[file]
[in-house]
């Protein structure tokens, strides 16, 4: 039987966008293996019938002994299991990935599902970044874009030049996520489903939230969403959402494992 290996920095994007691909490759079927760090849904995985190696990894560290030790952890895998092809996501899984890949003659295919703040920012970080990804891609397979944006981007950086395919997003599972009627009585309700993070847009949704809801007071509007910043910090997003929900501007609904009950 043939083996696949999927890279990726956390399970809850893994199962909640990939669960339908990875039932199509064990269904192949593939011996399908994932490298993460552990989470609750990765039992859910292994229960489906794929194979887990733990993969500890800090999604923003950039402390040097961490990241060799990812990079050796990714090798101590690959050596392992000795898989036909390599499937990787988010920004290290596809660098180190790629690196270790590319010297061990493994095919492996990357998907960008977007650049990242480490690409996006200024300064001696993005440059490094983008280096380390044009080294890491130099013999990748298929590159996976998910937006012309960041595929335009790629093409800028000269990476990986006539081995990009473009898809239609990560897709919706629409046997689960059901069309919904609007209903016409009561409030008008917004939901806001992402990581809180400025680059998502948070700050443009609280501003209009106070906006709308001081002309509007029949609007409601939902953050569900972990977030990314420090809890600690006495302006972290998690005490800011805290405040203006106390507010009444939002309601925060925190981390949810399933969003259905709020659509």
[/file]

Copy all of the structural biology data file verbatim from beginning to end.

[in-house]
């Protein structure tokens, strides 16, 4: 039987966008293996019938002994299991990935599902970044874009030049996520489903939230969403959402494992 290996920095994007691909490759079927760090849904995985190696990894560290030790952890895998092809996501899984890949003659295919703040920012970080990804891609397979944006981007950086395919997003599972009627009585309700993070847009949704809801007071509007910043910090997003929900501007609904009950 043939083996696949999927890279990726956390399970809850893994199962909640990939669960339908990875039932199509064990269904192949593939011996399908994932490298993460552990989470609750990765039992859910292994229960489906794929194979887990733990993969500890800090999604923003950039402390040097961490990241060799990812990079050796990714090798101590690959050596392992000795898989036909390599499937990787988010920004290290596809660098180190790629690196270790590319010297061990493994095919492996990357998907960008977007650049990242480490690409996006200024300064001696993005440059490094983008280096380390044009080294890491130099013999990748298929590159996976998910937006012309960041595929335009790629093409800028000269990476990986006539081995990009473009898809239609990560897709919706629409046997689960059901069309919904609007209903016409009561409030008008917004939901806001992402990581809180400025680059998502948070700050443009609280501003209009106070906006709308001081002309509007029949609007409601939902953050569900972990977030990314420090809890600690006495302006972290998690005490800011805290405040203006106390507010009444939002309601925060925190981390949810399933969003259905709020659509």